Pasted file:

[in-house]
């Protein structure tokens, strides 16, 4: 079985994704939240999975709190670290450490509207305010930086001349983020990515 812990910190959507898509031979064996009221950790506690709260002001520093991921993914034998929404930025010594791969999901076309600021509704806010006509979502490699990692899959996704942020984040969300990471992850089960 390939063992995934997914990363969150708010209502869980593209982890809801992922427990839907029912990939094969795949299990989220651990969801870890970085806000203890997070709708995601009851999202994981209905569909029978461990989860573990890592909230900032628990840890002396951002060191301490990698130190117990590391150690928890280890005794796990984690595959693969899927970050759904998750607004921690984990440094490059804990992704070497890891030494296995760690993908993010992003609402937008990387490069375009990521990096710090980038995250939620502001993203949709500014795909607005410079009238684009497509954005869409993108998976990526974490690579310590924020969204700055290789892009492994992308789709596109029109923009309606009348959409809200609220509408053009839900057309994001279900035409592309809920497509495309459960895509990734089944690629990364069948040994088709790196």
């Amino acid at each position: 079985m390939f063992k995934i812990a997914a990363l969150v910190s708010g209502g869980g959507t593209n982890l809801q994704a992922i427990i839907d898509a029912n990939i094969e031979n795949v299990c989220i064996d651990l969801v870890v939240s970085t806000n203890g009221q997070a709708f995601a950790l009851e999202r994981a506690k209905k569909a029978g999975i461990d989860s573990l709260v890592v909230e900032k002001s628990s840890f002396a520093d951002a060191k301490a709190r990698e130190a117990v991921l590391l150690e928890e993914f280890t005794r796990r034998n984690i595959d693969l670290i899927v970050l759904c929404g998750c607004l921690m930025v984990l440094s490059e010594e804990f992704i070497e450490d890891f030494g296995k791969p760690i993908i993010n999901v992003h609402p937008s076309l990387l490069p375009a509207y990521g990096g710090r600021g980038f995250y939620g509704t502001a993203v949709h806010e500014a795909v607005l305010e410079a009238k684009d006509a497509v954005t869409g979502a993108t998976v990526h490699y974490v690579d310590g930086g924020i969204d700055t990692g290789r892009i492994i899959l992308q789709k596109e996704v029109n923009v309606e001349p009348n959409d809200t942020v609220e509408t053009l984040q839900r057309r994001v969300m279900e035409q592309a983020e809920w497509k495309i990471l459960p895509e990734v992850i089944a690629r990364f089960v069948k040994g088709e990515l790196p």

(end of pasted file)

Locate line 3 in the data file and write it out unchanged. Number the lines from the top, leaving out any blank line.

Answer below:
């Amino acid at each position: 079985m390939f063992k995934i812990a997914a990363l969150v910190s708010g209502g869980g959507t593209n982890l809801q994704a992922i427990i839907d898509a029912n990939i094969e031979n795949v299990c989220i064996d651990l969801v870890v939240s970085t806000n203890g009221q997070a709708f995601a950790l009851e999202r994981a506690k209905k569909a029978g999975i461990d989860s573990l709260v890592v909230e900032k002001s628990s840890f002396a520093d951002a060191k301490a709190r990698e130190a117990v991921l590391l150690e928890e993914f280890t005794r796990r034998n984690i595959d693969l670290i899927v970050l759904c929404g998750c607004l921690m930025v984990l440094s490059e010594e804990f992704i070497e450490d890891f030494g296995k791969p760690i993908i993010n999901v992003h609402p937008s076309l990387l490069p375009a509207y990521g990096g710090r600021g980038f995250y939620g509704t502001a993203v949709h806010e500014a795909v607005l305010e410079a009238k684009d006509a497509v954005t869409g979502a993108t998976v990526h490699y974490v690579d310590g930086g924020i969204d700055t990692g290789r892009i492994i899959l992308q789709k596109e996704v029109n923009v309606e001349p009348n959409d809200t942020v609220e509408t053009l984040q839900r057309r994001v969300m279900e035409q592309a983020e809920w497509k495309i990471l459960p895509e990734v992850i089944a690629r990364f089960v069948k040994g088709e990515l790196p």